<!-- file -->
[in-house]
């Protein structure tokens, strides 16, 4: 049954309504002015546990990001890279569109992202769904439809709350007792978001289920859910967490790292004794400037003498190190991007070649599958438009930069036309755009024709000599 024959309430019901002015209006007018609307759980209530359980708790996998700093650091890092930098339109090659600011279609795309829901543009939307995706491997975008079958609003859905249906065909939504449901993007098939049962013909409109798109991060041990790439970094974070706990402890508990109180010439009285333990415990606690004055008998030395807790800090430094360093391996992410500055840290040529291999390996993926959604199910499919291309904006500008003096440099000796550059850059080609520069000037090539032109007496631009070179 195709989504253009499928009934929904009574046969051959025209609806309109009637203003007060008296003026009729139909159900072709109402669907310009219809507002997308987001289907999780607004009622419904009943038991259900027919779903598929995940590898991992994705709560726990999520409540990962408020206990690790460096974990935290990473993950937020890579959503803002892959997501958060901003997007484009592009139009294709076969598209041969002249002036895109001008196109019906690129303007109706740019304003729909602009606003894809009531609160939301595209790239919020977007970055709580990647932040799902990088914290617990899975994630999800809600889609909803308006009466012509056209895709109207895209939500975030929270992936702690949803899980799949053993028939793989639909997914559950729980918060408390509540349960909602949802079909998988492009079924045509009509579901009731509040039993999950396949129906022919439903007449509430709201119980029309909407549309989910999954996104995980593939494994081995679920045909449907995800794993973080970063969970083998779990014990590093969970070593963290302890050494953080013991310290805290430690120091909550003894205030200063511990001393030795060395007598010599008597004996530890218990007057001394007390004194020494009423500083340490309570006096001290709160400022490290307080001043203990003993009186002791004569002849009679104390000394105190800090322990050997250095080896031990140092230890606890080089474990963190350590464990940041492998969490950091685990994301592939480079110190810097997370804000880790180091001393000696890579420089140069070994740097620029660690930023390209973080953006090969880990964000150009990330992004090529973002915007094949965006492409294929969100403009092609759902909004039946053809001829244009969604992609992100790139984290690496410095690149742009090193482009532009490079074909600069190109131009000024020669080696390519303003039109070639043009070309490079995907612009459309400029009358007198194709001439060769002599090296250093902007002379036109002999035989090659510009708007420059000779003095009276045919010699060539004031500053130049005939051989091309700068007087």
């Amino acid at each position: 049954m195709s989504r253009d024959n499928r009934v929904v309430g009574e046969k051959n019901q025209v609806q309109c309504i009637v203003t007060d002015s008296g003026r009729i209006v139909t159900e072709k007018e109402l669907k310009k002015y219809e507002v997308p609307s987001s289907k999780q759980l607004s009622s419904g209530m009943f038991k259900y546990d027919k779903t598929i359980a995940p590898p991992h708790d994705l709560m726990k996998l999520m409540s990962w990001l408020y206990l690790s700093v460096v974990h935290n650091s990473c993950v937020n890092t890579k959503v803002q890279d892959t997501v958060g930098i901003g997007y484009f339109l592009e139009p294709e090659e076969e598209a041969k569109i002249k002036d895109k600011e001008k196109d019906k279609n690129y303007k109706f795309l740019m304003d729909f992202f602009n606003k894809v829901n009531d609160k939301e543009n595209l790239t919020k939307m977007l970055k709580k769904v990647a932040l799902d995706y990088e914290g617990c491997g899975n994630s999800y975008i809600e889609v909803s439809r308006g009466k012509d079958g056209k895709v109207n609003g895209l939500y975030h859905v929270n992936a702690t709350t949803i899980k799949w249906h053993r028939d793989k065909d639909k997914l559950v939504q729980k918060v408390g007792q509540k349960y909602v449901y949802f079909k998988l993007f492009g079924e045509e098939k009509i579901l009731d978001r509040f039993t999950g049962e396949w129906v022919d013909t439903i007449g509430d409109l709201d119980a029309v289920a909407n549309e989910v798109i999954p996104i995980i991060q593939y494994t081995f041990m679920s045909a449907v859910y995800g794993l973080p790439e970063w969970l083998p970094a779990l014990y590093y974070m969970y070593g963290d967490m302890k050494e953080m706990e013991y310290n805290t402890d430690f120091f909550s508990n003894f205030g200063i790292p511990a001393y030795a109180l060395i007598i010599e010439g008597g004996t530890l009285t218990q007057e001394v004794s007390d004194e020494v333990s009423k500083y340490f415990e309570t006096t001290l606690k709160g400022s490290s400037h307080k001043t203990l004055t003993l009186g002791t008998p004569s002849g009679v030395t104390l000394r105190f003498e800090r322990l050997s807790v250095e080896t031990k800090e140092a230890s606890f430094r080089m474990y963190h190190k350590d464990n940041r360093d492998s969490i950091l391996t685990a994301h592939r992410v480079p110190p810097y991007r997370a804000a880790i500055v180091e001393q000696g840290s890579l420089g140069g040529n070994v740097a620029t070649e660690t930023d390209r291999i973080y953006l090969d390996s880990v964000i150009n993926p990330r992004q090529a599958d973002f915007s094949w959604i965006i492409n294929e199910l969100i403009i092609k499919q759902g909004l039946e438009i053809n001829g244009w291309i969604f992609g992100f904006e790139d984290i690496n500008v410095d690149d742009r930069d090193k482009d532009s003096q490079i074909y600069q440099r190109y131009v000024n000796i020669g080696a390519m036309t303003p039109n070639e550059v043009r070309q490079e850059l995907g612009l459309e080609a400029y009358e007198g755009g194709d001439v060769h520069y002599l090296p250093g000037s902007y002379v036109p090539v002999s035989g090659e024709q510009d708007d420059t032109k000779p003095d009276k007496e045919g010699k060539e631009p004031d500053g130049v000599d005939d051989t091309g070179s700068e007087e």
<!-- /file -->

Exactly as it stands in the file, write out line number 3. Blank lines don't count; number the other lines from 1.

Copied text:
């Amino acid at each position: 049954m195709s989504r253009d024959n499928r009934v929904v309430g009574e046969k051959n019901q025209v609806q309109c309504i009637v203003t007060d002015s008296g003026r009729i209006v139909t159900e072709k007018e109402l669907k310009k002015y219809e507002v997308p609307s987001s289907k999780q759980l607004s009622s419904g209530m009943f038991k259900y546990d027919k779903t598929i359980a995940p590898p991992h708790d994705l709560m726990k996998l999520m409540s990962w990001l408020y206990l690790s700093v460096v974990h935290n650091s990473c993950v937020n890092t890579k959503v803002q890279d892959t997501v958060g930098i901003g997007y484009f339109l592009e139009p294709e090659e076969e598209a041969k569109i002249k002036d895109k600011e001008k196109d019906k279609n690129y303007k109706f795309l740019m304003d729909f992202f602009n606003k894809v829901n009531d609160k939301e543009n595209l790239t919020k939307m977007l970055k709580k769904v990647a932040l799902d995706y990088e914290g617990c491997g899975n994630s999800y975008i809600e889609v909803s439809r308006g009466k012509d079958g056209k895709v109207n609003g895209l939500y975030h859905v929270n992936a702690t709350t949803i899980k799949w249906h053993r028939d793989k065909d639909k997914l559950v939504q729980k918060v408390g007792q509540k349960y909602v449901y949802f079909k998988l993007f492009g079924e045509e098939k009509i579901l009731d978001r509040f039993t999950g049962e396949w129906v022919d013909t439903i007449g509430d409109l709201d119980a029309v289920a909407n549309e989910v798109i999954p996104i995980i991060q593939y494994t081995f041990m679920s045909a449907v859910y995800g794993l973080p790439e970063w969970l083998p970094a779990l014990y590093y974070m969970y070593g963290d967490m302890k050494e953080m706990e013991y310290n805290t402890d430690f120091f909550s508990n003894f205030g200063i790292p511990a001393y030795a109180l060395i007598i010599e010439g008597g004996t530890l009285t218990q007057e001394v004794s007390d004194e020494v333990s009423k500083y340490f415990e309570t006096t001290l606690k709160g400022s490290s400037h307080k001043t203990l004055t003993l009186g002791t008998p004569s002849g009679v030395t104390l000394r105190f003498e800090r322990l050997s807790v250095e080896t031990k800090e140092a230890s606890f430094r080089m474990y963190h190190k350590d464990n940041r360093d492998s969490i950091l391996t685990a994301h592939r992410v480079p110190p810097y991007r997370a804000a880790i500055v180091e001393q000696g840290s890579l420089g140069g040529n070994v740097a620029t070649e660690t930023d390209r291999i973080y953006l090969d390996s880990v964000i150009n993926p990330r992004q090529a599958d973002f915007s094949w959604i965006i492409n294929e199910l969100i403009i092609k499919q759902g909004l039946e438009i053809n001829g244009w291309i969604f992609g992100f904006e790139d984290i690496n500008v410095d690149d742009r930069d090193k482009d532009s003096q490079i074909y600069q440099r190109y131009v000024n000796i020669g080696a390519m036309t303003p039109n070639e550059v043009r070309q490079e850059l995907g612009l459309e080609a400029y009358e007198g755009g194709d001439v060769h520069y002599l090296p250093g000037s902007y002379v036109p090539v002999s035989g090659e024709q510009d708007d420059t032109k000779p003095d009276k007496e045919g010699k060539e631009p004031d500053g130049v000599d005939d051989t091309g070179s700068e007087e």